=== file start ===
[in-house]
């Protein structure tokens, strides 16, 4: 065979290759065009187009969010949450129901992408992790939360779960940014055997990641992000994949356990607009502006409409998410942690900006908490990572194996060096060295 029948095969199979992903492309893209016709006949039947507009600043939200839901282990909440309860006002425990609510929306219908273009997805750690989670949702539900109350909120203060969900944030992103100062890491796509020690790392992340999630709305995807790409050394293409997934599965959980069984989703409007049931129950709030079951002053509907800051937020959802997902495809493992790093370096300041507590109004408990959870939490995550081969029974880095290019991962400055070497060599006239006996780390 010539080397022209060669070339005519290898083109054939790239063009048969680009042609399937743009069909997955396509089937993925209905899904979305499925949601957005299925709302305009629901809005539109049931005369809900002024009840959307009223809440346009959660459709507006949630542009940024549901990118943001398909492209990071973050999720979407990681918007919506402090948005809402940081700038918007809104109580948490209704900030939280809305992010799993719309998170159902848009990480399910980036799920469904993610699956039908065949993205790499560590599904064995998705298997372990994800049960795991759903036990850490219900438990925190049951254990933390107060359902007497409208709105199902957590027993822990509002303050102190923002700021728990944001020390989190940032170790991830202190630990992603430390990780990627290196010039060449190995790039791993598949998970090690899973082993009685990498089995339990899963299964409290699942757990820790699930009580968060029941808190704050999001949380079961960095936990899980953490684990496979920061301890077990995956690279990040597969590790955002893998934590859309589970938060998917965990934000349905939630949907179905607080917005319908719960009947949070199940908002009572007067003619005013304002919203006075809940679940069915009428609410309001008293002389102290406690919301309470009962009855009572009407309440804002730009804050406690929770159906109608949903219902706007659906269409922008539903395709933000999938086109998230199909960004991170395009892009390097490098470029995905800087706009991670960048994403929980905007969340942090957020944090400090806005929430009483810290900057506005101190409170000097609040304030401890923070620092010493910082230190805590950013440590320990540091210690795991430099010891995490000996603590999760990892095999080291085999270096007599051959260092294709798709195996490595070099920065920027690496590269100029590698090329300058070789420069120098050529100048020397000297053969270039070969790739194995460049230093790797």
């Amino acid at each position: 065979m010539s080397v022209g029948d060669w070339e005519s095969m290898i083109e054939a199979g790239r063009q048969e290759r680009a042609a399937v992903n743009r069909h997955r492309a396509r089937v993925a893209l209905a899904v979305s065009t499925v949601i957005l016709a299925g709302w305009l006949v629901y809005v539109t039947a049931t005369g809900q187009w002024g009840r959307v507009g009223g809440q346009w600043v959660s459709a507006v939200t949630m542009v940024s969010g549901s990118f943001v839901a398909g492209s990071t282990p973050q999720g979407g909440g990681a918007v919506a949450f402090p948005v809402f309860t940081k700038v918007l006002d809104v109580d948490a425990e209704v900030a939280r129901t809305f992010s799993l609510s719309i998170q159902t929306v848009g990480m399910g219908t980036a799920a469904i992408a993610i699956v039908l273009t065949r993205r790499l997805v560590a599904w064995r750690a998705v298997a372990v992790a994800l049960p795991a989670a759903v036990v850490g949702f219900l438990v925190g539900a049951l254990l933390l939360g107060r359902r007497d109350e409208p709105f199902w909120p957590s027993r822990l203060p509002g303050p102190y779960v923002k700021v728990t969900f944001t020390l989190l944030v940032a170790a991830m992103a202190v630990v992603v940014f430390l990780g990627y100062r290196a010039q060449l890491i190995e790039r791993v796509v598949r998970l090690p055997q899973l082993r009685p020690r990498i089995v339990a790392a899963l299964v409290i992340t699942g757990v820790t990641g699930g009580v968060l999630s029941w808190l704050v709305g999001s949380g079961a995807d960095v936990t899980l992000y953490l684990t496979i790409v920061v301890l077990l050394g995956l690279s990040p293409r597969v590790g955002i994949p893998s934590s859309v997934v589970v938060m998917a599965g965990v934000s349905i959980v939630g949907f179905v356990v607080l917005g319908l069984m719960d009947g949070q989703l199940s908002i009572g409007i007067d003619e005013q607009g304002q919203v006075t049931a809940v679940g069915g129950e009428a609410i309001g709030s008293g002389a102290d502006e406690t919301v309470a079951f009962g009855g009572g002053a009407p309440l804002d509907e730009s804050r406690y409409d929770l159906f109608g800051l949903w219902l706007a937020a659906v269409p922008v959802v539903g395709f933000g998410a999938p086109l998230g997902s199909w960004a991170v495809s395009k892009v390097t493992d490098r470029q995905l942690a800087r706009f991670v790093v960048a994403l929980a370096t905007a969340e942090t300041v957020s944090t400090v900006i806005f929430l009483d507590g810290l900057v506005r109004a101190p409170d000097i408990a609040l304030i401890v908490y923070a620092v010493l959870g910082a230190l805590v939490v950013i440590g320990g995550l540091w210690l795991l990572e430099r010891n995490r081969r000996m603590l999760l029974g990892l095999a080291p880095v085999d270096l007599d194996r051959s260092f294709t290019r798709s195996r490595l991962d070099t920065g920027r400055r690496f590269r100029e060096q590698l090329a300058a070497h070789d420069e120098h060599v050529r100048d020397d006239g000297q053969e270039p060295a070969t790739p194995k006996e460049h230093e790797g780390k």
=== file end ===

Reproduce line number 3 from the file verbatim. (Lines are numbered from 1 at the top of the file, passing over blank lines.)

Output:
């Amino acid at each position: 065979m010539s080397v022209g029948d060669w070339e005519s095969m290898i083109e054939a199979g790239r063009q048969e290759r680009a042609a399937v992903n743009r069909h997955r492309a396509r089937v993925a893209l209905a899904v979305s065009t499925v949601i957005l016709a299925g709302w305009l006949v629901y809005v539109t039947a049931t005369g809900q187009w002024g009840r959307v507009g009223g809440q346009w600043v959660s459709a507006v939200t949630m542009v940024s969010g549901s990118f943001v839901a398909g492209s990071t282990p973050q999720g979407g909440g990681a918007v919506a949450f402090p948005v809402f309860t940081k700038v918007l006002d809104v109580d948490a425990e209704v900030a939280r129901t809305f992010s799993l609510s719309i998170q159902t929306v848009g990480m399910g219908t980036a799920a469904i992408a993610i699956v039908l273009t065949r993205r790499l997805v560590a599904w064995r750690a998705v298997a372990v992790a994800l049960p795991a989670a759903v036990v850490g949702f219900l438990v925190g539900a049951l254990l933390l939360g107060r359902r007497d109350e409208p709105f199902w909120p957590s027993r822990l203060p509002g303050p102190y779960v923002k700021v728990t969900f944001t020390l989190l944030v940032a170790a991830m992103a202190v630990v992603v940014f430390l990780g990627y100062r290196a010039q060449l890491i190995e790039r791993v796509v598949r998970l090690p055997q899973l082993r009685p020690r990498i089995v339990a790392a899963l299964v409290i992340t699942g757990v820790t990641g699930g009580v968060l999630s029941w808190l704050v709305g999001s949380g079961a995807d960095v936990t899980l992000y953490l684990t496979i790409v920061v301890l077990l050394g995956l690279s990040p293409r597969v590790g955002i994949p893998s934590s859309v997934v589970v938060m998917a599965g965990v934000s349905i959980v939630g949907f179905v356990v607080l917005g319908l069984m719960d009947g949070q989703l199940s908002i009572g409007i007067d003619e005013q607009g304002q919203v006075t049931a809940v679940g069915g129950e009428a609410i309001g709030s008293g002389a102290d502006e406690t919301v309470a079951f009962g009855g009572g002053a009407p309440l804002d509907e730009s804050r406690y409409d929770l159906f109608g800051l949903w219902l706007a937020a659906v269409p922008v959802v539903g395709f933000g998410a999938p086109l998230g997902s199909w960004a991170v495809s395009k892009v390097t493992d490098r470029q995905l942690a800087r706009f991670v790093v960048a994403l929980a370096t905007a969340e942090t300041v957020s944090t400090v900006i806005f929430l009483d507590g810290l900057v506005r109004a101190p409170d000097i408990a609040l304030i401890v908490y923070a620092v010493l959870g910082a230190l805590v939490v950013i440590g320990g995550l540091w210690l795991l990572e430099r010891n995490r081969r000996m603590l999760l029974g990892l095999a080291p880095v085999d270096l007599d194996r051959s260092f294709t290019r798709s195996r490595l991962d070099t920065g920027r400055r690496f590269r100029e060096q590698l090329a300058a070497h070789d420069e120098h060599v050529r100048d020397d006239g000297q053969e270039p060295a070969t790739p194995k006996e460049h230093e790797g780390k």